In deploying a cloud computing model, organizations have many options. One cloud computing solution is to deploy the platform as a means for disaster recovery, business continuity, and extending the data center. With flexible “pay-as-you-grow” models, cloud computing can evolve with the needs of your business. In using the cloud, many organizations are still asking – When should I use the cloud for replication?
- Uptime and resiliency. Organizations which are forced to stay resilient at all times constantly look for ways to be creative and keep uptime level high. Whether it is redundant hardware or a private hot-site, keeping an environment up and running 99.99% (insert more 9’s here) of the time is a tough job. This is where cloud computing can really help. By utilizing either private or public cloud technologies, an IT infrastructure can efficiently replicate their environment site-to-site. This can be done to a private site or one stored at distributed sites by a cloud provider. With a well-planned deployment, and a good infrastructure, companies can efficiently load-balance their IT environment between multiple active, cloud-based, sites. So, if one site should go down – users would transparently be balanced to the next nearest or most available data center.
- Remote backup and storage. Storage systems have become more efficient and can now do offsite, cloud-based backup and replication. For those organizations looking to take their environment offsite, using cloud replication may be an option. By having a dedicated link to a cloud-based data center, engineers are able to safely backup and even restore from the cloud provider. Furthermore, some companies are bound by certain data retention policies. This is where cloud storage can really help. The data is retrievable (not for DR purposes though) and can be reviewed as needed. Using cloud-based backup and replication creates a versatile environment capable of greater amounts of recoverability and business continuity. The current market for cloud-based backup and storage is growing and more providers are offering competitive pricing. Organizations can adopt a flexible growth plan capable of scaling with IT infrastructure data demands.
- Branches and other offices. Cloud replication goes beyond just backup and DR. Remote offices can benefit from a private cloud environment where a central data center delivers applications, workloads and even desktops to remote users and branch offices. By having only a few connecting points at the branch office level, much of the horsepower is being done by the corporate data center. Only a few machines or key servers as well as possible a WAN optimizer would reside at the remote office. This type of efficient connection methodology reduces the amount of infrastructure components necessary at a remote office. Furthermore, using cloud replication and fewer components at the branch allows administrators to control resources and management very granularly. When deployed and planned out properly, this can have great cost savings for an organization.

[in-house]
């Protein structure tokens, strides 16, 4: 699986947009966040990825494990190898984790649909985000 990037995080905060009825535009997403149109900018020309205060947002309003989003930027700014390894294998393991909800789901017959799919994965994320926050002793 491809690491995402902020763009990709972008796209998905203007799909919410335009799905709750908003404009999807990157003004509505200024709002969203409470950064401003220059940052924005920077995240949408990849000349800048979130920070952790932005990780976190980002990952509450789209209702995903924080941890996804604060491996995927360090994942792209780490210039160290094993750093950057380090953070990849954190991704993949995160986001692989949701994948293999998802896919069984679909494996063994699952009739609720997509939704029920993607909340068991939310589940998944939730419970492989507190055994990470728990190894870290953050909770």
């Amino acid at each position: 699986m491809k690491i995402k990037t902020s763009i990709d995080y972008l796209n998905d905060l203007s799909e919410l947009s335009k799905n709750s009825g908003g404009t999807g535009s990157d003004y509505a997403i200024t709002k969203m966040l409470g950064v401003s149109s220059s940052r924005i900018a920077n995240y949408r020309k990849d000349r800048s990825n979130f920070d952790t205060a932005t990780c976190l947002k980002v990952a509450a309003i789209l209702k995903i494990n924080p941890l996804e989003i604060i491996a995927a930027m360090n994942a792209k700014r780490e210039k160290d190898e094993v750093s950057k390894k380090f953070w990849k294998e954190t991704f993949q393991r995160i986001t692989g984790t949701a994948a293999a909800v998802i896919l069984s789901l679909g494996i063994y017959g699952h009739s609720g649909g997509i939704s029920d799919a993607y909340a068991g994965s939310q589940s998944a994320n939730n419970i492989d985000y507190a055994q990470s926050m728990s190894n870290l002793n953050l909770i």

- Building a “business-in-a-box.” Although we are really constructing a business “outside of the box,” the idea behind cloud computing allows many administrators to automate the launching of a new business branch. By centralizing the entire process within a cloud environment, IT only needs to deploy a few components at the end-point to allow connectivity into the cloud-hosted platform. This solution would hold workloads, files, desktops, applications and everything else needed to run an organization’s day-to-day business activities. This means that the standard business launch process can be cut in time and expedited dramatically. We’re reducing the amount of hardware that we need, and increasing agility by using the cloud to replicate business processes. The beauty with this type of scenario is that the entire infrastructure can be hosted within a private, public or even hybrid cloud environment.
There are many ways to deploy a solid cloud model. Remember, some components of using the Wide Area Network (WAN) as a delivery mechanism may be resource intensive. Latency, bandwidth and the end-user must all be considerations when cloud replication projects are being deployed. Cloud computing, as a technology, came in and overwhelmed a lot of people.
The reality here is that organizations are just finding better ways to utilize the Wide Area Network. With more Ethernet Services becoming available every day — and better infrastructure components become available – many companies, both large and small, are find ways to deploy some part of their environment into the cloud. When the IT goals and the business vision align properly on a project, the results can create a very resilient and agile environment capable of effective cloud-based replication.
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 Bill Kleyman: http://www.datacenterknowledge.com/archives/author/bkleyman/
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